The Big, Big Debate and ‘the cat in the hat’

Guest blog by Angus Dixon

In the run-up to Scotland’s Referendum on Independence, there have been several attempts to engage young voters by mainstream media. The BBC’s Generation 2014, for example, followed 50 first time voters over a year, in a documentary style highly influenced by Michael Apted’s seminal 7-UP series, and the plan is to return to this generation at various junctures over the coming years. As well taking part in a series of television documentaries (Being Sixteen in 2014), Generation 2014 participants were also involved across the rest of the BBC’s output as the ‘voice of young Scotland’.

The Big, Big Debate

Perhaps the most innovative and headline grabbing of the BBC events was The Big, Big Debate recorded in the newly built 12,000 capacity SSE Hydro one week prior to the referendum. This ambitious programme was based on a relatively traditional panel debate format – the difference being that there were 8,000 young people from schools across Scotland in the audience. Presented by BBC Scotland’s James Cook, The Big Big Debate saw 16- and 17-year-old first time voters quiz key politicians from both campaigns on the issues that mattered most to them.

Figure 1: The BBC’s Big Big Debate, hosted at Glasgow’s SSE Hydro

Hydro debate

The panel for the programme was Patrick Harvie and the SNP’s Nicola Sturgeon on behalf of the Yes campaign and Galloway and the Scottish Conservative leader Ruth Davidson.

Teenage twitterstorm

Before and during the show, the BBC asked the audience to post their comments on Facebook and tweet using #BigBigDebate, a move that was to generate humour and admiration. Within about 10 minutes the hashtag began to trend on Twitter and soon other social media users were directed to the debate.

The initial comments were about having to wait too long and the heat inside the venue. “Waving paper in front of my face instead of clapping otherwise I’ll die,” wrote Hannah Clifford. “Arms pure sore from waving a piece of paper in ma face for like 3 hours straight,” added another user. Ross Fergusson was even more cutting: “Bored as f*ck any only came for a day off didny ken it was gonna be like a sauna in here.”

But that was merely the curtain raiser to main debate and George Galloway’s decision to wear a fedora and his previous impersonation of a cat on Celebrity Big Brother led to him being dubbed ‘The cat in the hat’. “George Galloway’s hat is enough to make me vote Yes,” wrote Ellie McClarty. “George Galloway does Indiana Jones,” remarked another user.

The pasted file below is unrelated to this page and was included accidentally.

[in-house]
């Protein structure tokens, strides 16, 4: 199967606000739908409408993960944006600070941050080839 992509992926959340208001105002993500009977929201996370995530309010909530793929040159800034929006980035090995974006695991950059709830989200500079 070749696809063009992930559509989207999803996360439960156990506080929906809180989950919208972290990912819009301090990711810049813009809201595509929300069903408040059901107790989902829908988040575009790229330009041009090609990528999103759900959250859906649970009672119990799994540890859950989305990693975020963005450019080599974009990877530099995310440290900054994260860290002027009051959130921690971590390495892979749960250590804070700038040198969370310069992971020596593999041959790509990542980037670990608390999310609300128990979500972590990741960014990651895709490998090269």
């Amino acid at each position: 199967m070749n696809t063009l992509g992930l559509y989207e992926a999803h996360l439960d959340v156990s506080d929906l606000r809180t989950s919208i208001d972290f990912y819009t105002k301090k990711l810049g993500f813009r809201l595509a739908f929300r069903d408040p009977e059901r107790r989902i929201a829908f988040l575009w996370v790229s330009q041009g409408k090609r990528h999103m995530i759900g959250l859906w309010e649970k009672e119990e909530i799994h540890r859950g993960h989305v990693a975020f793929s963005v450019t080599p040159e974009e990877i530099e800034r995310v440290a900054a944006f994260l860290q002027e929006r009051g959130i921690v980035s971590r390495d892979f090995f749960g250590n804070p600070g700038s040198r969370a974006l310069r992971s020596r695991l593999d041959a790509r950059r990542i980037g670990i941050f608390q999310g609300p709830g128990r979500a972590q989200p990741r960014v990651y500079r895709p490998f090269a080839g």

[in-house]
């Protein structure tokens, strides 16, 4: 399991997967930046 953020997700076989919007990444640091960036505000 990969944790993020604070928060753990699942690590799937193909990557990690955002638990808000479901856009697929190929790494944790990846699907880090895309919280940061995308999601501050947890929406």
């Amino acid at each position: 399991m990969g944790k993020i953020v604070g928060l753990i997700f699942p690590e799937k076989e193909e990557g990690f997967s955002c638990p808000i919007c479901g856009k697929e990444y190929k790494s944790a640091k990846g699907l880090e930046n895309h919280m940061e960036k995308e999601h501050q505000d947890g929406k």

Figure 2: Gorgeous George in his Fedora

George fedora

But as the jokes subsided it was the young people’s level of awareness of the issues that began to gain attention. But the tweeters were able to move beyond the usual abuse and inane chatter that characterises Twitter for adults, let along teenagers: “If you vote yes, you’ll get Alex Salmond. No we won’t! Can’t believe I just heard that from a politician” tweeted MaryLou.

As Julie Davidson commented in The Herald:

I thought young people’s concerns would different from the usual questions, but no. They weren’t stuck on tuition fees or job opportunities but branched out into the bigger picture and were perfectly coherent and confident in doing so. Neither were they tainted with the weariness and cynicism which plagues so many of us in political debate which suggests our bright young people should have the vote in every election.

On Twitter, Rachel Fulton reflected, “Regardless of which way we vote, we should be excited at how engaged Scots young people now are in politics”. Likewise, Louise Macdonald commented: “So proud of young Scots after #BigBigDebate – articulate and thoughtful. A strong case for the franchise to be extended”.

Figure 3: Twitter praise for young voters

Twitter praise 

Engaging and representing youth

The show itself was a roaring success. Not only did it capture an audience share of 30.4% in Scotland, almost unheard of for a political debate, it actively engaged young voters within and outwith the Hydro. Equally importantly, it represented young Scots in an engaging manner. Their thoughtful questions drew heaps of praise from the audience at home, and gave lie to the myth that young people today are politically apathetic.

Angus Dixon is a freelance television producer, journalist and educator (who produced The Referendum Debate series for BBC Scotland and has worked on Panorama, Frontline Scotland, The Last Word with Nicky Campbell and Words With Wark.


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